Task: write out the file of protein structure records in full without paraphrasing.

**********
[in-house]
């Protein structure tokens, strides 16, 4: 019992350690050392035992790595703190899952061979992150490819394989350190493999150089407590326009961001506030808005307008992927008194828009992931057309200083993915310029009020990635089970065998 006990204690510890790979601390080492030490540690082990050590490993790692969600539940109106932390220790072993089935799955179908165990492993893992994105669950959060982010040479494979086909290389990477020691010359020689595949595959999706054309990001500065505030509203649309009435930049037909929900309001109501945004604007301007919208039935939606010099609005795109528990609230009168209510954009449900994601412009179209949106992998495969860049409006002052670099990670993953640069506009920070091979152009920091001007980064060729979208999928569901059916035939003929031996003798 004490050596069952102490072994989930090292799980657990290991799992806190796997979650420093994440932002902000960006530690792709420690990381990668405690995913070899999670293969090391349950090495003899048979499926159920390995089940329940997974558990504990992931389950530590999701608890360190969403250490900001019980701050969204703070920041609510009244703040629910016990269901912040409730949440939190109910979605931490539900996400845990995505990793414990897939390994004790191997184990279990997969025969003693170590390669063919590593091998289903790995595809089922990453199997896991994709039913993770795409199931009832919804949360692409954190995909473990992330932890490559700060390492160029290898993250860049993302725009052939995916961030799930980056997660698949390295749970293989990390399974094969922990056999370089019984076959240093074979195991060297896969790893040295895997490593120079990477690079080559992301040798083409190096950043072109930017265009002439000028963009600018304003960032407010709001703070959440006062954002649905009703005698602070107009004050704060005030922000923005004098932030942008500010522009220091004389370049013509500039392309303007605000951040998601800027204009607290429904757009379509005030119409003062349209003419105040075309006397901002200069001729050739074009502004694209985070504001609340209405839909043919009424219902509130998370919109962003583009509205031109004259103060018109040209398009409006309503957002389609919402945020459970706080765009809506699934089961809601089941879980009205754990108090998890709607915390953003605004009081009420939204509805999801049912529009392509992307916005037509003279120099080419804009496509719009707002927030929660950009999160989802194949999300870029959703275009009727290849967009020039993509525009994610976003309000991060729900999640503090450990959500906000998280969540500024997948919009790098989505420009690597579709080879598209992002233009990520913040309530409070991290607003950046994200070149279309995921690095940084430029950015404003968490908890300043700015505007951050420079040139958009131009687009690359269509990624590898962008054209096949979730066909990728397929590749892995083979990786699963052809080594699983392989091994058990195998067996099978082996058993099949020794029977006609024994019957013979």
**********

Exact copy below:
[in-house]
């Protein structure tokens, strides 16, 4: 019992350690050392035992790595703190899952061979992150490819394989350190493999150089407590326009961001506030808005307008992927008194828009992931057309200083993915310029009020990635089970065998 006990204690510890790979601390080492030490540690082990050590490993790692969600539940109106932390220790072993089935799955179908165990492993893992994105669950959060982010040479494979086909290389990477020691010359020689595949595959999706054309990001500065505030509203649309009435930049037909929900309001109501945004604007301007919208039935939606010099609005795109528990609230009168209510954009449900994601412009179209949106992998495969860049409006002052670099990670993953640069506009920070091979152009920091001007980064060729979208999928569901059916035939003929031996003798 004490050596069952102490072994989930090292799980657990290991799992806190796997979650420093994440932002902000960006530690792709420690990381990668405690995913070899999670293969090391349950090495003899048979499926159920390995089940329940997974558990504990992931389950530590999701608890360190969403250490900001019980701050969204703070920041609510009244703040629910016990269901912040409730949440939190109910979605931490539900996400845990995505990793414990897939390994004790191997184990279990997969025969003693170590390669063919590593091998289903790995595809089922990453199997896991994709039913993770795409199931009832919804949360692409954190995909473990992330932890490559700060390492160029290898993250860049993302725009052939995916961030799930980056997660698949390295749970293989990390399974094969922990056999370089019984076959240093074979195991060297896969790893040295895997490593120079990477690079080559992301040798083409190096950043072109930017265009002439000028963009600018304003960032407010709001703070959440006062954002649905009703005698602070107009004050704060005030922000923005004098932030942008500010522009220091004389370049013509500039392309303007605000951040998601800027204009607290429904757009379509005030119409003062349209003419105040075309006397901002200069001729050739074009502004694209985070504001609340209405839909043919009424219902509130998370919109962003583009509205031109004259103060018109040209398009409006309503957002389609919402945020459970706080765009809506699934089961809601089941879980009205754990108090998890709607915390953003605004009081009420939204509805999801049912529009392509992307916005037509003279120099080419804009496509719009707002927030929660950009999160989802194949999300870029959703275009009727290849967009020039993509525009994610976003309000991060729900999640503090450990959500906000998280969540500024997948919009790098989505420009690597579709080879598209992002233009990520913040309530409070991290607003950046994200070149279309995921690095940084430029950015404003968490908890300043700015505007951050420079040139958009131009687009690359269509990624590898962008054209096949979730066909990728397929590749892995083979990786699963052809080594699983392989091994058990195998067996099978082996058993099949020794029977006609024994019957013979």